Amidst Pluto images, take a breath to admire the beauty of the sunflower galaxy Messier 63 (M63), in a more recent capture by NASA/ESA Hubble Space Telescope.
What triggered the galaxy’s ‘scene name’ is the arrangement in a spiral pattern observed in the galaxy’s spiral arms. The patchy artwork, signed the Universe and nature isn’t brought to the front for the first time. Other images have been retrieved from the Hubble Space Telescope, depicting the sunflower galaxy Messier 63.
And long before Hubble or Spitzer, Pierre Mechain noted down for posterity that this galaxy exists in 1779. Afterwards, the sunflower galaxy was mentioned by Charles Messier, French astronomer as the 63rd entry in his catalogue published in 1781.
Messier 63 is still where the two astronomers found the sunflower galaxy. Located in the Canes Venatici constellation, it lies not too far from Earth. Only 27 million light years separate us from Messier 63. And if by itself it isn’t sufficient to marvel at, take a look at the other galaxies around it, all part of the M51 group. M51 takes its name after the brightest galaxy here, Messier 51, also a spiral galaxy coined as the Whirlpool Galaxy.
In more scientific terms, Messier 63 is termed a flocculent galaxy. This means that its seemingly patchy spiral arms look as if they’re wrapped in cotton. The processes that result in this appearance are not fully understood just yet.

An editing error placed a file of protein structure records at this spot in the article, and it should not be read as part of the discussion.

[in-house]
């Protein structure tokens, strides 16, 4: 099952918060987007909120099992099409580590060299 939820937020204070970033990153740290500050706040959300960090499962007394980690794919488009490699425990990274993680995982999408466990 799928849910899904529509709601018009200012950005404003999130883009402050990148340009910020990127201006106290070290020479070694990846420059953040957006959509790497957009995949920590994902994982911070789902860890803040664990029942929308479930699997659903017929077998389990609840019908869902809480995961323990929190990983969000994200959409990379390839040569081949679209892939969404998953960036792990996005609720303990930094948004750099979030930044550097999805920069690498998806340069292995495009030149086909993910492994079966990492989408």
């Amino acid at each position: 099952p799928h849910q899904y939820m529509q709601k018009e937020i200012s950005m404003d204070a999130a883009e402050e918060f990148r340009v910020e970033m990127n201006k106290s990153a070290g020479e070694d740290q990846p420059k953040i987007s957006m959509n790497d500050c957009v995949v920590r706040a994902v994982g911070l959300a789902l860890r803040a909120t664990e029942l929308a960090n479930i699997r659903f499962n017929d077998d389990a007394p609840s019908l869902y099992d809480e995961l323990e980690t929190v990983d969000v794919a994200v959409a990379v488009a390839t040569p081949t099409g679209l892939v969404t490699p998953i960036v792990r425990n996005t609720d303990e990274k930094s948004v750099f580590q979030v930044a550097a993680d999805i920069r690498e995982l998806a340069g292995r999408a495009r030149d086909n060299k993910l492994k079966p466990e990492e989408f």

One theory is that as differential rotation occurring within the galaxy’s arms is causing the gas clouds to stretch and thus appear as patchy smears on the lighted canvas. Another theory posits that as star formation beings in the very disk of Messier 63, other stars are forming around it and further on until the spiral arms end. In the Milky Way for instance, star formation is not localized, the arms themselves triggering the process.
If you look further into Messier 63, you might happen to stumble upon images which depict in a redder hue than the Hubble Space Telescope image. These are images captured by Spitzer, which is designed to detect infrared wavelengths from warm objects. So the large gas clouds appear in an intense shade of red as they are heated by the stars they blanket.
And if you wish to look for other flocculent galaxies like the sunflower galaxy Messier 63, look no further than NGC 1398, NGC 3521, or NGC 2841.
Photo Credits: Flickr